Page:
British Columbia

Metro Vancouver apartments, condos face fines for food scraps on July 1

Some organic waste recyclers say many apartment buildings in Metro Vancouver still don't have a system to keep food scraps out of the garbage.

Region to start levying fines effective July 1, but some organic waste recyclers not ready

New rules require all business and multifamily residences to recycle all food scraps. (Chad Pawson/CBC)

Some organic waste recyclers say many apartment buildings in Metro Vancouver still don't have a system to keep food scraps out of the garbage.

In January the region banned organics from landfills and incinerators. For the past six months it's used education programs, but no fines to encourage buildings to comply.

But on July 1, fines for bringing organics to landfills are set to begin even though Metro Vancouver says the threshold will be high to allow more time for people to get set up.

"I feel like there is a lot more strata or residential, multi-residential buildings out there that need a solution," said Nick Amado, who owns EcoAction Recycling.

Food scraps hauler Nick Amado, who owns EcoAction Recycling, says many MURBs have yet to implement a organics diversion program. (Chad Pawson/CBC)

Since January he's gained 40 multi-unit residential buildings or MURBs as clients across Metro Vancouver.

There are 17 other haulers listed as service providers on the City of Vancouver's web site, but Metro Vancouver has an estimated 3,800 apartment and condos complexes that are required to have a food scraps program in place.

"We don't know how many [or] what percent of MURBS are complying with the ban," wrote Andrew Marr, the solid waste director for Metro Vancouver in an e-mail to CBC News.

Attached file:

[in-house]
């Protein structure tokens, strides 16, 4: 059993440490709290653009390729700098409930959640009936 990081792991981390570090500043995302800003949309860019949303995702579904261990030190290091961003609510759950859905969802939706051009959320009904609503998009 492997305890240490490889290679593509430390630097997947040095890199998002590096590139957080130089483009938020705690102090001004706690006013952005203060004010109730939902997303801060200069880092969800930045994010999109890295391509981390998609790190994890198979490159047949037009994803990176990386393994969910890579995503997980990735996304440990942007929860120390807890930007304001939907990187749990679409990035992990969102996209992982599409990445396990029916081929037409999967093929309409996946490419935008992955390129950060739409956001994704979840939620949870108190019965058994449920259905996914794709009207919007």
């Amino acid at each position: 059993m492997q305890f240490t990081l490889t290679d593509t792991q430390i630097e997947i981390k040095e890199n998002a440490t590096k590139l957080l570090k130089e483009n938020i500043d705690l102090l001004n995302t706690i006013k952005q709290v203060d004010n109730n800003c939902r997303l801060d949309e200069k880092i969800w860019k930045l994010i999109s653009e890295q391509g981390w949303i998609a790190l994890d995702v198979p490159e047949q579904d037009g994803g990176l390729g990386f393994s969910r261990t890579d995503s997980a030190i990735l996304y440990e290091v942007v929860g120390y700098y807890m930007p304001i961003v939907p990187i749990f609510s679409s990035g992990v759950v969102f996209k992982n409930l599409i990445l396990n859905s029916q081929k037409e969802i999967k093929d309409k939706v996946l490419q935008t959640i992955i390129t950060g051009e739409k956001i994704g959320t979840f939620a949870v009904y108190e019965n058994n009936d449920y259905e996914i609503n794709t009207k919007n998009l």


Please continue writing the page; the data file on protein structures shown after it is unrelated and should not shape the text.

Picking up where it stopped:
"Our inspectors visually check loads of waste that are delivered to our disposal sites, and those loads are often collected from more than one location. A MURB may be on the same route with other MURBs and commercial businesses."

Many already in compliance region says

Metro Vancouver says that for the past six months only one per cent of haulers who have brought organics to disposal sites needed an education notice.

"This means that the vast majority of loads (and the homes and businesses from which those loads were collected) appear to have started diverting much of their organics already," wrote Marr.

Vancouver residents who still don't have an organics waste diversion program at their apartment buildings have to rely on food scraps drop spots. (Chad Pawson/CBC)

According to Greater Vancouver bylaws a hauler whose load contains organic waste that exceeds either 25 per cent of the total weight of the load or 25 per cent of the total volume of the load must pay a surcharge of 50 per cent of the tipping fee.

Haulers would then have to figure out which of their clients are still dumping food waste and pass on the surcharge to them.

In the meantime Vancouver residents in apartment buildings, who do not have a diversion system in place and do not want to throw food waste in the garbage, can take it to a drop spot at one of four farmer's markets.

The program used to have more locations open throughout the week, but they're being scaled back as the organics ban is supposed to make them redundant.

But Amado says he's heard from residents in apartments who are frustrated that their landlords have done very little to put a diversion system in place.

He says Metro Vancouver needs to crack down.

"Plain and simple, fines. People are not going to do something they need to unless they're forced to do it," he said.

Metro Vancouver says the two biggest obstacles getting in the way of organics collection at apartments and condos are limited space for bins and odours.

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